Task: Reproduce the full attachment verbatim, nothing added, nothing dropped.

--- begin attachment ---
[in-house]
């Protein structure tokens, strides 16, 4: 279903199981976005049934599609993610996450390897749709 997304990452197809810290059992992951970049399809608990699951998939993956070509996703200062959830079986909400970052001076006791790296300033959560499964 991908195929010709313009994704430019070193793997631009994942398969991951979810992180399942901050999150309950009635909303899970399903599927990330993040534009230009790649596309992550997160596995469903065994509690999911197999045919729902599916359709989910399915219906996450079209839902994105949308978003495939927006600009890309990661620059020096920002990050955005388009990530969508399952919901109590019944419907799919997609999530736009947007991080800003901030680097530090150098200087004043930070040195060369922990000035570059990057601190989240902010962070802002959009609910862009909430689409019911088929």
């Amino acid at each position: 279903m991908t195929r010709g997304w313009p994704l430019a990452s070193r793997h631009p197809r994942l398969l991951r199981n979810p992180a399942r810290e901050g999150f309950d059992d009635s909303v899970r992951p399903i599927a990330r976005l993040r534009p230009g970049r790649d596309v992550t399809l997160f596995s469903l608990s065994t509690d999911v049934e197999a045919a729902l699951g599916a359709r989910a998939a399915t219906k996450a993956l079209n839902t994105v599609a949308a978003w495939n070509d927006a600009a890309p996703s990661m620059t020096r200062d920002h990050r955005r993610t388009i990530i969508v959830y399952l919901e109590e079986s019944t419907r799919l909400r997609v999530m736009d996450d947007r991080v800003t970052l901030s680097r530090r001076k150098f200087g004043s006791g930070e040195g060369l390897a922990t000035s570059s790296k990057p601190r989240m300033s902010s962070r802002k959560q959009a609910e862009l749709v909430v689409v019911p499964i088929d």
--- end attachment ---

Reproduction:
[in-house]
């Protein structure tokens, strides 16, 4: 279903199981976005049934599609993610996450390897749709 997304990452197809810290059992992951970049399809608990699951998939993956070509996703200062959830079986909400970052001076006791790296300033959560499964 991908195929010709313009994704430019070193793997631009994942398969991951979810992180399942901050999150309950009635909303899970399903599927990330993040534009230009790649596309992550997160596995469903065994509690999911197999045919729902599916359709989910399915219906996450079209839902994105949308978003495939927006600009890309990661620059020096920002990050955005388009990530969508399952919901109590019944419907799919997609999530736009947007991080800003901030680097530090150098200087004043930070040195060369922990000035570059990057601190989240902010962070802002959009609910862009909430689409019911088929």
């Amino acid at each position: 279903m991908t195929r010709g997304w313009p994704l430019a990452s070193r793997h631009p197809r994942l398969l991951r199981n979810p992180a399942r810290e901050g999150f309950d059992d009635s909303v899970r992951p399903i599927a990330r976005l993040r534009p230009g970049r790649d596309v992550t399809l997160f596995s469903l608990s065994t509690d999911v049934e197999a045919a729902l699951g599916a359709r989910a998939a399915t219906k996450a993956l079209n839902t994105v599609a949308a978003w495939n070509d927006a600009a890309p996703s990661m620059t020096r200062d920002h990050r955005r993610t388009i990530i969508v959830y399952l919901e109590e079986s019944t419907r799919l909400r997609v999530m736009d996450d947007r991080v800003t970052l901030s680097r530090r001076k150098f200087g004043s006791g930070e040195g060369l390897a922990t000035s570059s790296k990057p601190r989240m300033s902010s962070r802002k959560q959009a609910e862009l749709v909430v689409v019911p499964i088929d």